What Will The Tree Be? (Short Story Slam: Children’s Lit)

Standard

 
 
“What will this grow up to be?”
Sarah asked with a smile.
“Will it grow big and strong?
Will it take a long while?”
 
 
 
 
 
If I hold it in my hand, and show it the sun
Will it grow a lot of feet and run, run, run?
If the soil is soft and the roots are fed with dew
Will it grow up and play a harmonica or kazoo?
 
 
 
 
 
 
 
 
 
If I put it in a pot, will it grow this way and that?
Would it grow up to be happy, small and trim, not fat?
If was sitting there, alone on a table
Would it pine for something more, if it was able?
 
 
 
 
 
 
 
 
 
I know, I know…it will have lots of friends
They will grow up all together
In this garden that I’ll tend.
 
They sing all day, and rest all night
I’ll keep them close by
They’ll never leave my sight.
 
 
 
 
 
 
 
 
 
 
 
But…
If it was stolen by a big old  UFO,
Would it grow up weird and have an orange glow?
If it was moving and mooing and calling out my name,
Would my tree ever really REALLY be the same?
 
 
 
 
 
 
 
 
 
Or…
If it was hit all over by some outer space like rays
Would it grow all big and furry, and refuse to play?
If it had one gazillion branches, and twice as many leaves
Would  grandma have to  knit a sweater with all those sleeves?
 
 
 
 
 
 
 
 
If it grows up really big and really strong
Would it live a good life, nothing with it wrong?
If it stood way up high above the ground
Would you be able to sit atop it and see all around?
 
 
 
 
 
 
I love my little tree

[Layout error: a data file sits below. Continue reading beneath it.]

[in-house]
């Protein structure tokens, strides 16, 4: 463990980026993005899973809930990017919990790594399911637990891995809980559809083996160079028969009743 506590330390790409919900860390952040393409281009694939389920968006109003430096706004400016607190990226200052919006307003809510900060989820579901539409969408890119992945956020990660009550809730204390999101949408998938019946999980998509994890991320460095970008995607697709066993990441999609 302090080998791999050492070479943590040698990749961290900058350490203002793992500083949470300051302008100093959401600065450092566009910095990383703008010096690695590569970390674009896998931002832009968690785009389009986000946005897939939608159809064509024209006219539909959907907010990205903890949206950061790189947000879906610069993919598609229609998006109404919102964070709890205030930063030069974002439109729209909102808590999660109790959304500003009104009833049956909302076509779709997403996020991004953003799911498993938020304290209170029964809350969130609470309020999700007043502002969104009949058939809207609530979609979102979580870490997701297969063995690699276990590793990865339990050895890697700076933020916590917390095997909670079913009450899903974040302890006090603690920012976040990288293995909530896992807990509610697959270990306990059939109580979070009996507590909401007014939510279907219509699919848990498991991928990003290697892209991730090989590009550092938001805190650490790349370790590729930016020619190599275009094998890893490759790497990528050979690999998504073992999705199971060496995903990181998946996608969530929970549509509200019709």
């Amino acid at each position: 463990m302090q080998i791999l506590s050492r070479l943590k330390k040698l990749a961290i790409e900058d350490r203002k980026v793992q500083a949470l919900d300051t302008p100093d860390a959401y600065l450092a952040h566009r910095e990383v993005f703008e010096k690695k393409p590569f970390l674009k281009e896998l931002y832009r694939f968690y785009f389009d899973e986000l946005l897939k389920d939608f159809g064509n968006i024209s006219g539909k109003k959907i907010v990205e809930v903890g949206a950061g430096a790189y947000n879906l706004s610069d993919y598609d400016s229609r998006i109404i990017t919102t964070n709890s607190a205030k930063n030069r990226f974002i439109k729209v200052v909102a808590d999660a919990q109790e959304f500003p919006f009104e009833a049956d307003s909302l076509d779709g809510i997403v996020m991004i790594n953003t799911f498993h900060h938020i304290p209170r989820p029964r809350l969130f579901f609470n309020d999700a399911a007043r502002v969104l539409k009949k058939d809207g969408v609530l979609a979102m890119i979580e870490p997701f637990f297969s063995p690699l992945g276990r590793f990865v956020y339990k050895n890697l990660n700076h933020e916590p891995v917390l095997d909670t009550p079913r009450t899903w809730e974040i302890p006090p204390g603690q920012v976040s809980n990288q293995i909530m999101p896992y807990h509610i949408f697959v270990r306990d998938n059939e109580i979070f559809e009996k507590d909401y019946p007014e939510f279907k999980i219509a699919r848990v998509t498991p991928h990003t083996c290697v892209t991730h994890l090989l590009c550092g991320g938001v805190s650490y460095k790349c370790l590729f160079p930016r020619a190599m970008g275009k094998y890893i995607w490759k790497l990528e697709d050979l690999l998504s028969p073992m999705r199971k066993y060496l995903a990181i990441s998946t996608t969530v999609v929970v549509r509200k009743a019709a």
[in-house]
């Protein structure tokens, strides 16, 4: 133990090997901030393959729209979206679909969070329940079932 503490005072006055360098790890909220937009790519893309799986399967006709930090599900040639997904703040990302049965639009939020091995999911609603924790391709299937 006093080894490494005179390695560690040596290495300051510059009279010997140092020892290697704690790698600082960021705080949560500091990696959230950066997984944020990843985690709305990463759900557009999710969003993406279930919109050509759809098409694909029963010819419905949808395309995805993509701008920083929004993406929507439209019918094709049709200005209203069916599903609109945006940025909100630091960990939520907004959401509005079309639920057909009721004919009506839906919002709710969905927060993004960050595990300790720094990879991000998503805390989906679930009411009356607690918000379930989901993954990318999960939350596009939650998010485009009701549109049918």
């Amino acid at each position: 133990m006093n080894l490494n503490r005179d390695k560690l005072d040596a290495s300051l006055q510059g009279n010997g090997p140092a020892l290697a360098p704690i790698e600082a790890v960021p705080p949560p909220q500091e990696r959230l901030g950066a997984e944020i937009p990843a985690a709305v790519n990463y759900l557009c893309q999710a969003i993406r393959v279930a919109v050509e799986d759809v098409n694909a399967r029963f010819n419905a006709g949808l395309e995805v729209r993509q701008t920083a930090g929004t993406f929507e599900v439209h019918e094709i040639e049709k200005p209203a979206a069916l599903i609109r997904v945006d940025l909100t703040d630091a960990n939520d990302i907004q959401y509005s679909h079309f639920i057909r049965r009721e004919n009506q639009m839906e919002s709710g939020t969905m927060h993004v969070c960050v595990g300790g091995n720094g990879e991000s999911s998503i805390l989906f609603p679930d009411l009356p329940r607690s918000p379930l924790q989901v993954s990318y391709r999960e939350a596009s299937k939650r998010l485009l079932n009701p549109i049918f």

And I know it loves me
I wonder when it grows up
What exactly will it be.
 
 
I love my little tree.
 
 
 
 
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“Write a story or a poem based on the image you see,” were the only instructions given for Bluebell Books: Thursday Short Story Slam.  The image they chose was the little girl that starts and ends my “picture book.”

I’m finding that I’m enjoying the challenges a lot, as they “force” me to work within certain parameters. So, yes, no one dies in this story. :)

Hope you like it. What I’m curious about: share it with a kid(s), and let me know if they like it or not. Thanks.

btw: sorry about the formatting. I can’t figure out why it’s doing what it’s doing.

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48 responses »

  1. Stuart, what a wonderful picture story. It will appeal to the minds and imaginations of young children. I hope it will be ok to read this for my class when I return to school.

  2. This is awesome, for both children and for adults. A great way to explain growing up to kids and also about nurturing. My niece related to it and loved the part, “But… If it was stolen by a big old UFO”. The poem tickles their imagination while the visuals add perspective and help kids to visualize the meaning. You may not imagine yourself as a poet,but in this area, you’ve done an excellent job of disproving your self-impression.

    • Thank you Penelope. Glad to hear the kids enjoying this. Part of it, to me, HAS to be done in voices.

      As to the poet, I never really “get” poetry at times, so I astound myself with this. Thank you.

  3. you got outstanding poetry talent, extraordinary imaginations.

    Glad to discover your poetry talent via wordpress.com,

    Hope to see you join poets rally week 48 today,